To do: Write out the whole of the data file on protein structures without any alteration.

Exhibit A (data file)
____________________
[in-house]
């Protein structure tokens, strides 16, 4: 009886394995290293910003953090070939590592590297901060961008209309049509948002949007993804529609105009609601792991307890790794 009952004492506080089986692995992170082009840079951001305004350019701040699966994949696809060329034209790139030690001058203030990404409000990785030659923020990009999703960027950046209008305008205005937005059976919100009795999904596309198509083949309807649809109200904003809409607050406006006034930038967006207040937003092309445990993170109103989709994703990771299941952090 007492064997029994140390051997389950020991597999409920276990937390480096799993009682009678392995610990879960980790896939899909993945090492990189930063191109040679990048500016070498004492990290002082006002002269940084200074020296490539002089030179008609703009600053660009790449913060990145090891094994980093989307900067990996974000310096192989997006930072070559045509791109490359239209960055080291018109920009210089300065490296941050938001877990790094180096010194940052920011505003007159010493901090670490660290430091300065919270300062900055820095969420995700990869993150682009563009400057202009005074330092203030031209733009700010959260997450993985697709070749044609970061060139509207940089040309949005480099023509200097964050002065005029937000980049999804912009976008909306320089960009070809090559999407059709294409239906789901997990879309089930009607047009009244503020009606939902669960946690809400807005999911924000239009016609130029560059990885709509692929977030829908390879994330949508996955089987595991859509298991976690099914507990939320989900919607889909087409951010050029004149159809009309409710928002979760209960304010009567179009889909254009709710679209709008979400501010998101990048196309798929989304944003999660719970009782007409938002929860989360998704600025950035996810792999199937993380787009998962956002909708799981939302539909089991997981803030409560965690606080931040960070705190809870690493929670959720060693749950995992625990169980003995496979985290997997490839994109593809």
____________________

[in-house]
């Protein structure tokens, strides 16, 4: 009886394995290293910003953090070939590592590297901060961008209309049509948002949007993804529609105009609601792991307890790794 009952004492506080089986692995992170082009840079951001305004350019701040699966994949696809060329034209790139030690001058203030990404409000990785030659923020990009999703960027950046209008305008205005937005059976919100009795999904596309198509083949309807649809109200904003809409607050406006006034930038967006207040937003092309445990993170109103989709994703990771299941952090 007492064997029994140390051997389950020991597999409920276990937390480096799993009682009678392995610990879960980790896939899909993945090492990189930063191109040679990048500016070498004492990290002082006002002269940084200074020296490539002089030179008609703009600053660009790449913060990145090891094994980093989307900067990996974000310096192989997006930072070559045509791109490359239209960055080291018109920009210089300065490296941050938001877990790094180096010194940052920011505003007159010493901090670490660290430091300065919270300062900055820095969420995700990869993150682009563009400057202009005074330092203030031209733009700010959260997450993985697709070749044609970061060139509207940089040309949005480099023509200097964050002065005029937000980049999804912009976008909306320089960009070809090559999407059709294409239906789901997990879309089930009607047009009244503020009606939902669960946690809400807005999911924000239009016609130029560059990885709509692929977030829908390879994330949508996955089987595991859509298991976690099914507990939320989900919607889909087409951010050029004149159809009309409710928002979760209960304010009567179009889909254009709710679209709008979400501010998101990048196309798929989304944003999660719970009782007409938002929860989360998704600025950035996810792999199937993380787009998962956002909708799981939302539909089991997981803030409560965690606080931040960070705190809870690493929670959720060693749950995992625990169980003995496979985290997997490839994109593809």